Flu: the story of the great influenza pandemic of 1918 and the search for the virus that caused it

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Simon & Schuster, Jan 9, 2001 - History - 330 pages
16 Reviews
The fascinating, true story of the world's deadliest disease. In 1918, the Great Flu Epidemic felled the young and healthy virtually overnight. An estimated forty million people died as the epidemic raged. Children were left orphaned and families were devastated. As many American soldiers were killed by the 1918 flu as were killed in battle during World War I. And no area of the globe was safe. Eskimos living in remote outposts in the frozen tundra were sickened and killed by the flu in such numbers that entire villages were wiped out. Scientists have recently rediscovered shards of the flu virus frozen in Alaska and preserved in scraps of tissue in a government warehouse. The author unravels the mystery of this lethal virus with the high drama of a great adventure story. Delving into the history of the flu and previous epidemics, detailing the science and the latest understanding of this mortal disease, sheaddresses the prospects for a great epidemic recurring, and, most important, what can be done to prevent it.

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Reviewed Dec 2003 ~ purchased for $1 from the book fair
An interesting history of the flu and other epidemics. It almost reads like a mystery but actually is a historical look at the flu. This is
especially interesting to read because I have the flu right now, and the news this week is flooded with discussions of deaths from the flu. What surprised me the most is how many people die each year (30-50K). the 1918 flu killed 40 million world wide, almost impossible to imagine.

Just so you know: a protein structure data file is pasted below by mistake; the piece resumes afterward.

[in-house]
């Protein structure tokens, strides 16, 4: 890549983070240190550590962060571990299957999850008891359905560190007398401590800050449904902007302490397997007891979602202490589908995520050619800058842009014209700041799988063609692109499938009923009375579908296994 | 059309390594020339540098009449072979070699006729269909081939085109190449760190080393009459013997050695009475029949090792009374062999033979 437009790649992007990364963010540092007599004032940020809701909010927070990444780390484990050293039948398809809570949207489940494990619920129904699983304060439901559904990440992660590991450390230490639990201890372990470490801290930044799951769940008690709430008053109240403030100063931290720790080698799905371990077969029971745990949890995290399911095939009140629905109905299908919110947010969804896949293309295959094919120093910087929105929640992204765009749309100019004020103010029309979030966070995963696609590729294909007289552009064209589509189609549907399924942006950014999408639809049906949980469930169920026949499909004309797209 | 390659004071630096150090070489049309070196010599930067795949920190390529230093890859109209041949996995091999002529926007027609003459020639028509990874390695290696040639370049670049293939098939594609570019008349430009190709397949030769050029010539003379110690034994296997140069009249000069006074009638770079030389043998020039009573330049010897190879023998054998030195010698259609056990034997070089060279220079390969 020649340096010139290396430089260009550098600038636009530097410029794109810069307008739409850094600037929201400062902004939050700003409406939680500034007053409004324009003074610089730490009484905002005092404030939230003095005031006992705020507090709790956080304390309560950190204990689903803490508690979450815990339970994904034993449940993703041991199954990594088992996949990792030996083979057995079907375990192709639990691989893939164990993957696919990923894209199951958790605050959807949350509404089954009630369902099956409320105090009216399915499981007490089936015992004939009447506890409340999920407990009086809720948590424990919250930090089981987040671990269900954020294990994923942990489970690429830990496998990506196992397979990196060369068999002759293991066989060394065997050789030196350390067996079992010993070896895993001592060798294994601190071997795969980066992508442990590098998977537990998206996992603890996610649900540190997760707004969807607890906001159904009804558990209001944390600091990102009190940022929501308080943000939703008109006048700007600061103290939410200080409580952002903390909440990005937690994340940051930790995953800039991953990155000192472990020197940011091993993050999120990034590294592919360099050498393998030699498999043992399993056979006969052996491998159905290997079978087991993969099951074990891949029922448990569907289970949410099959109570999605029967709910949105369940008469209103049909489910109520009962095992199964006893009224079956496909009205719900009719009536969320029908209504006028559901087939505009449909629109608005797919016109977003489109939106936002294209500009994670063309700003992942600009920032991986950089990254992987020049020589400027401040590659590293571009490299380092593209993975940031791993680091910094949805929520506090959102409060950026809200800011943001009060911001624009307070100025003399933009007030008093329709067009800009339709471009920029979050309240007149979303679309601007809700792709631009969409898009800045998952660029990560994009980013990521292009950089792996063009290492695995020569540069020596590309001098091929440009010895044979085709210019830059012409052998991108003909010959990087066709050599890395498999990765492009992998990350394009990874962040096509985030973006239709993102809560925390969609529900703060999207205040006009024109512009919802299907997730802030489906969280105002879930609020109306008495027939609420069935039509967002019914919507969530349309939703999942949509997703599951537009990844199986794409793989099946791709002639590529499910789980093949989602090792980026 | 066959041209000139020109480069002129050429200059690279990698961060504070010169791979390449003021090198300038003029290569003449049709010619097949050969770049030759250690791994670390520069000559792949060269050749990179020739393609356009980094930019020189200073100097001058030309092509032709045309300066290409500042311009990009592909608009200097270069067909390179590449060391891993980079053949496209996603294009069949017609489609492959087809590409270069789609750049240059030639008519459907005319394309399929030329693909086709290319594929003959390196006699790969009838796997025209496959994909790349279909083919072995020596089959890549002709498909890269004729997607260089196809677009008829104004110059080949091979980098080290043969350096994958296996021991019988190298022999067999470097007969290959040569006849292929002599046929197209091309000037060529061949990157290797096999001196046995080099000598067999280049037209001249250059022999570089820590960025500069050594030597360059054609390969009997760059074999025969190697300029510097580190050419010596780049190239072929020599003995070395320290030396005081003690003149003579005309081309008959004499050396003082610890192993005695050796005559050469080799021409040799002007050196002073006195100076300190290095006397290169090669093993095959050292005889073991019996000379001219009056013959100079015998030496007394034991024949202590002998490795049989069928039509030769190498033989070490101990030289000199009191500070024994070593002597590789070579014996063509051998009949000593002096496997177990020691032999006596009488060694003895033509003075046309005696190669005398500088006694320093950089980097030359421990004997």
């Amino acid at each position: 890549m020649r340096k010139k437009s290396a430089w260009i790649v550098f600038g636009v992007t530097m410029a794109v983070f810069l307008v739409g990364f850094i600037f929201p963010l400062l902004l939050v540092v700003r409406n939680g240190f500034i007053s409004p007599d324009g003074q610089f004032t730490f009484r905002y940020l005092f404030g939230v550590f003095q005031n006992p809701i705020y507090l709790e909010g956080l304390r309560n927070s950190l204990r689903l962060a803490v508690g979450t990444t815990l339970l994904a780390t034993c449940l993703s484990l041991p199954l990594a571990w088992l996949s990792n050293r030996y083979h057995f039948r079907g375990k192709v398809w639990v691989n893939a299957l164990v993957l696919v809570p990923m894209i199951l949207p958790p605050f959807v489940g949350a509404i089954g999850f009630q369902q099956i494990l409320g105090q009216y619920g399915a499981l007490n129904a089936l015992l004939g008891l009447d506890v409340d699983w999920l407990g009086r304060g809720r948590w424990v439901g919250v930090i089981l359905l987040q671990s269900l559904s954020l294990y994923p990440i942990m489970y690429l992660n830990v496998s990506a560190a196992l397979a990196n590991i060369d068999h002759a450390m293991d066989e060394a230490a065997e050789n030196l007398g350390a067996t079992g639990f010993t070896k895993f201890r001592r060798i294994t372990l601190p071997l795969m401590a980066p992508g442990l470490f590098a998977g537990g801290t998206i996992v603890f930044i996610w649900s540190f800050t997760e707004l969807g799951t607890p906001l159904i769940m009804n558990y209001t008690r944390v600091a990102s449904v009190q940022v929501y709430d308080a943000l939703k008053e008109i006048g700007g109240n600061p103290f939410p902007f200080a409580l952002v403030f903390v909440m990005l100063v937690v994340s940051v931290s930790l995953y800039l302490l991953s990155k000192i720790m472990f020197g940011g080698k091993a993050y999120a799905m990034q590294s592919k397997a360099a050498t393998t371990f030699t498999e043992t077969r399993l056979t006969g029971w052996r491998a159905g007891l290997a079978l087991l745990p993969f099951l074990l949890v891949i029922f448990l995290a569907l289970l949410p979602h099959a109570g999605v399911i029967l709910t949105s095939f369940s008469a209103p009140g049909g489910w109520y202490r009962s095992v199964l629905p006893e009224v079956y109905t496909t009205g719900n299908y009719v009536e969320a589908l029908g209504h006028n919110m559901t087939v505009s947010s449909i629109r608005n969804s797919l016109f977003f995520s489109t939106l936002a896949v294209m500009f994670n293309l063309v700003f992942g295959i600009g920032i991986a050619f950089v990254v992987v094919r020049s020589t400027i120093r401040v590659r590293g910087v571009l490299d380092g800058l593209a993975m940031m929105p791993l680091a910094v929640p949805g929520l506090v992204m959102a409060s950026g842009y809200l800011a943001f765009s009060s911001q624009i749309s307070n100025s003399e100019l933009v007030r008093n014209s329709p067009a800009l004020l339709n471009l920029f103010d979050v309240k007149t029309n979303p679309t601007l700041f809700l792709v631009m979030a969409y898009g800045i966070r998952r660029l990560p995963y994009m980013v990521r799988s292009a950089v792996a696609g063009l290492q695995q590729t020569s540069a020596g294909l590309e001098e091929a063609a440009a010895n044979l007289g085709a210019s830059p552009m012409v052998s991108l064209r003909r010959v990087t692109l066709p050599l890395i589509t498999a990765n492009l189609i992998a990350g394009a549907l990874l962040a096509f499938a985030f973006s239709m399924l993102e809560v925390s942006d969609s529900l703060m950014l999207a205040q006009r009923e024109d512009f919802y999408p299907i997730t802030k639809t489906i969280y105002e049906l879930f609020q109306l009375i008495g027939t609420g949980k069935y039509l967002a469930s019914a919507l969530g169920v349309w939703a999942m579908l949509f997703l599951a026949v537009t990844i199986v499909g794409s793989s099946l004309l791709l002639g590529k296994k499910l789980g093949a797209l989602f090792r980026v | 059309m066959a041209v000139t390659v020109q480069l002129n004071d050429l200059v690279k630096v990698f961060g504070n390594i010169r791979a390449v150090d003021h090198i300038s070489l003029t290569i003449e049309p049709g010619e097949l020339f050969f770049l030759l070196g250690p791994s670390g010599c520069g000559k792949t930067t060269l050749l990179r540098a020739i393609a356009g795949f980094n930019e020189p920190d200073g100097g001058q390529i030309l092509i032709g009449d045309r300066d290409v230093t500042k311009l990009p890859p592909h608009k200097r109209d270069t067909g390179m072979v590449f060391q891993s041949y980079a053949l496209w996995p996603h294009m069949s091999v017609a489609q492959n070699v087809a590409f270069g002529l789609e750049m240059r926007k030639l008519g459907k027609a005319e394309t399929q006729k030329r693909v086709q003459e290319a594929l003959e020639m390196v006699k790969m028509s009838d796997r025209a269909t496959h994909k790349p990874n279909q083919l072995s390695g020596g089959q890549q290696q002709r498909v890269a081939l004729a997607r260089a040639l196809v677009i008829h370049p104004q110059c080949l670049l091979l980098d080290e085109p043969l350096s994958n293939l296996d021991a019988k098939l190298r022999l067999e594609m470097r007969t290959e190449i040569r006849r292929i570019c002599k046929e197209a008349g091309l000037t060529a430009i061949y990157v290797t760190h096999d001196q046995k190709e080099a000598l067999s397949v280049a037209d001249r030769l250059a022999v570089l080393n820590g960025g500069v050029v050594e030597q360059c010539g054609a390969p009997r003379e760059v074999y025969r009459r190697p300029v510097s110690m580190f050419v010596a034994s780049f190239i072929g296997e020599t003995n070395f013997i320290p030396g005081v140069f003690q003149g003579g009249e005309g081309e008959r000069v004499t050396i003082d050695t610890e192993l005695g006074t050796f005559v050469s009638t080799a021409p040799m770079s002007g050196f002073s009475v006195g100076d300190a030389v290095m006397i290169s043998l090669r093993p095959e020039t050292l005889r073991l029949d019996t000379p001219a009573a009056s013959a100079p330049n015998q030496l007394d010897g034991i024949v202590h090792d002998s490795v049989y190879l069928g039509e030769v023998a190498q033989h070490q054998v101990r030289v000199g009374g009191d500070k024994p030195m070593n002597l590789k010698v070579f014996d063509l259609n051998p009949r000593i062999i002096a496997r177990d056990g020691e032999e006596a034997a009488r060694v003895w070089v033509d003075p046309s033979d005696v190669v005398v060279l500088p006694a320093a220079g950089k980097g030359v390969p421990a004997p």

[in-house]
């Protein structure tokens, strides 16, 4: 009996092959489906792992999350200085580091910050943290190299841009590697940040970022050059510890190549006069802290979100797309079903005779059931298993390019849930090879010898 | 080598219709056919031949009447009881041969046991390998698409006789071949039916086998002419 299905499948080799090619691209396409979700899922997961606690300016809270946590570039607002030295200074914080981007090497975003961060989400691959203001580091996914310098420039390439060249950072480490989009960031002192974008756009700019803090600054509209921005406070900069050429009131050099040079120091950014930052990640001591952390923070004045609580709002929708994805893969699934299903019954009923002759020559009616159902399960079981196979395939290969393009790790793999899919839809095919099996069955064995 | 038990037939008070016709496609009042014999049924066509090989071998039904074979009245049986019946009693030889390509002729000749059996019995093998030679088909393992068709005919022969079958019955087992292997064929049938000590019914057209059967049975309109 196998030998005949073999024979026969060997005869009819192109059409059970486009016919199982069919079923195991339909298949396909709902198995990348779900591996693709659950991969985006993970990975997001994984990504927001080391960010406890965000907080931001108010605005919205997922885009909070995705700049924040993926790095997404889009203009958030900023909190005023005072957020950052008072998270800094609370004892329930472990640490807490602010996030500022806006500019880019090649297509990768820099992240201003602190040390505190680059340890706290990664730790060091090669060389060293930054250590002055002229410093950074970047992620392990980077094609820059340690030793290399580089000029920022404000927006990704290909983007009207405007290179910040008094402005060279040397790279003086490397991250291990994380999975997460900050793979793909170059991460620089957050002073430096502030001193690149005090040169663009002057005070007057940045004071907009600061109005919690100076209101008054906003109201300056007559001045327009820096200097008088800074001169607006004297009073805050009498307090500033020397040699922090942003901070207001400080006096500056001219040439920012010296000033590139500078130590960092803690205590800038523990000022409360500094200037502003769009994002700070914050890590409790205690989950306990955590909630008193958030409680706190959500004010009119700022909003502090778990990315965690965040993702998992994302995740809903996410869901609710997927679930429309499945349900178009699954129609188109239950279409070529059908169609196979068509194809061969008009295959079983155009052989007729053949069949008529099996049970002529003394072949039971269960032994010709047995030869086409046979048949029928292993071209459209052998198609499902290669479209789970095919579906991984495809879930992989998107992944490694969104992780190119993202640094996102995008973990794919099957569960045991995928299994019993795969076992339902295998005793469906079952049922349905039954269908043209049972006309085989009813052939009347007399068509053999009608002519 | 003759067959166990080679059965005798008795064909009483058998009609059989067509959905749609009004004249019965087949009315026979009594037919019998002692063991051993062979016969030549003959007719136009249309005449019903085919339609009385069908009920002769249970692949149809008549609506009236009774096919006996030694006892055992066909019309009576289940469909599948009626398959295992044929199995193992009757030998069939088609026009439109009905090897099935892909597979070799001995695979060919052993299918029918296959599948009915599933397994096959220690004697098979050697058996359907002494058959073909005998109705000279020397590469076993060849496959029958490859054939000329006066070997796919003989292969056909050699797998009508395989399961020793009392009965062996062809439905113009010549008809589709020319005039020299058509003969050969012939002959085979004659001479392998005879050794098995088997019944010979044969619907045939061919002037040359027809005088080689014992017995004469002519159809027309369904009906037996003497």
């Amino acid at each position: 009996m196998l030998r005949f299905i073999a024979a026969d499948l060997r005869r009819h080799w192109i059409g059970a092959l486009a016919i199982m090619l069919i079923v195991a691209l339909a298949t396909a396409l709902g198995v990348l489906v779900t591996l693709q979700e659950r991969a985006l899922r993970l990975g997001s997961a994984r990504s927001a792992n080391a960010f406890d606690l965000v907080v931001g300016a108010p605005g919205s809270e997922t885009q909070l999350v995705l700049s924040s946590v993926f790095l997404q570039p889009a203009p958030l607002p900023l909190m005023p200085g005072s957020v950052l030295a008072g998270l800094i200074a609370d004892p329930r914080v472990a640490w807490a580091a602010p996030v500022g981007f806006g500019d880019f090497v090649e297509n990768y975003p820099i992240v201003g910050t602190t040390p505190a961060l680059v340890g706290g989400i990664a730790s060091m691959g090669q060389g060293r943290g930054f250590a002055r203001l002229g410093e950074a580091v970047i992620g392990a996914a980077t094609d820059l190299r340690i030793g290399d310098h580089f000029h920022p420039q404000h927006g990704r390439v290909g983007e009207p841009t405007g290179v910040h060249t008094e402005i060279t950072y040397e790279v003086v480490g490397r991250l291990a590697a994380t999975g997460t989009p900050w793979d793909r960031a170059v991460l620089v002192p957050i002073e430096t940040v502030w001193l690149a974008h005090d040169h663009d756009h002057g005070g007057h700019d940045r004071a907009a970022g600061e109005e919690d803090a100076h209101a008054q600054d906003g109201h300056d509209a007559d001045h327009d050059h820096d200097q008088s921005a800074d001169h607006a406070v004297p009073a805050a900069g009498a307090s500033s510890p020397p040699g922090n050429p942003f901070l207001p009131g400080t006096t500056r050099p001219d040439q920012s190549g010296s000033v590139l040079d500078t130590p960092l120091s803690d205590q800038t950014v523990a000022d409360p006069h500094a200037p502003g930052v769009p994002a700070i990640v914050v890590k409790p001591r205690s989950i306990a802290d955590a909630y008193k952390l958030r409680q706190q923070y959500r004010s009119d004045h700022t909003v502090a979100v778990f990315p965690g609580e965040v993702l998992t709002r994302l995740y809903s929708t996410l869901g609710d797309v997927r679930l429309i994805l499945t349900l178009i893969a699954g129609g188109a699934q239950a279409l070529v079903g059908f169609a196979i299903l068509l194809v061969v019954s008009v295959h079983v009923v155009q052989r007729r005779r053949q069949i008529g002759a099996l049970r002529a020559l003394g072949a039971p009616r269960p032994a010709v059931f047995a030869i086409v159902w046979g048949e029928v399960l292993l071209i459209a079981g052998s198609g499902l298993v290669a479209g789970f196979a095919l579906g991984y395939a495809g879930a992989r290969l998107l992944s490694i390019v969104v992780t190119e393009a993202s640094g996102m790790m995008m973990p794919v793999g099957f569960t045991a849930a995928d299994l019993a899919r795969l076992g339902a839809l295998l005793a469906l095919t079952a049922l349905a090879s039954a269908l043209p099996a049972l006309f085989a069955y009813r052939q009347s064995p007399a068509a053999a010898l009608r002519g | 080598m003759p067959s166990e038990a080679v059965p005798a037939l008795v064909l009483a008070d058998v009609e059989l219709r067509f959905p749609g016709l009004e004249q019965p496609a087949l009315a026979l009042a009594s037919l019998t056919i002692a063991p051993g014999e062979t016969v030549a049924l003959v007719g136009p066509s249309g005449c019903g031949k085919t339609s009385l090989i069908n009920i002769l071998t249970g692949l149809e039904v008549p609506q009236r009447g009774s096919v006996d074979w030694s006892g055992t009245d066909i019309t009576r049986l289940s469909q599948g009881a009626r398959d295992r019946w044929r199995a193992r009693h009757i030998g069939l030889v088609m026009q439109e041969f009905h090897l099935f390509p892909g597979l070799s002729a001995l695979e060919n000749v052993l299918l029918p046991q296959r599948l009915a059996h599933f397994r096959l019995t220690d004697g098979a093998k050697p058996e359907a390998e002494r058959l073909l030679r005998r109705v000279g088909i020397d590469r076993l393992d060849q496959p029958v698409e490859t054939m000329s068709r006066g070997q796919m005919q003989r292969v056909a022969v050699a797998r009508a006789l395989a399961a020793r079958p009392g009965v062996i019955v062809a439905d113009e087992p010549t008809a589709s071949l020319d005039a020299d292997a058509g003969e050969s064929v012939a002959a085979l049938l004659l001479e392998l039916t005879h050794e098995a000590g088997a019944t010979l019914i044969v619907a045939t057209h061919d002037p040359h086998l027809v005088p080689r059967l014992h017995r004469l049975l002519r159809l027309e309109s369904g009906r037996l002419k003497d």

The other think that surprised me is to realize that the flu deals with the lungs and not nausea (that would be the stomach flu). I never knew that fever, chill, coughing and headaches are flu not cold symptoms.
At points the book is technical (over my head) and sometimes confusing jumping back and forth between various people in time and place. Very well documented Kolata uses full names/dates/places to back up everything she says. This book would be useful for school projects as well as those interested in history.
My grievance lies in that there is so much info that a 2nd or 3rd read is needed. Also I am still not sure if scientists have come to a conclusion about the 1918 virus.

Review: Flu: The Story Of The Great Influenza Pandemic of 1918 and the Search for the Virus that Caused It

User Review  - Sally - Goodreads

I thought this was a fascinating look at a subject that I didn't know enough about. The chapters each had a theme and the writing was clear with technical and scientific situations explained well. I ... Read full review


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About the author (2001)

Gina Kolata is a science reporter for The New York Times and the author of Clone: The Road to Dolly and Sex in America. She lives in Princeton, New Jersey.

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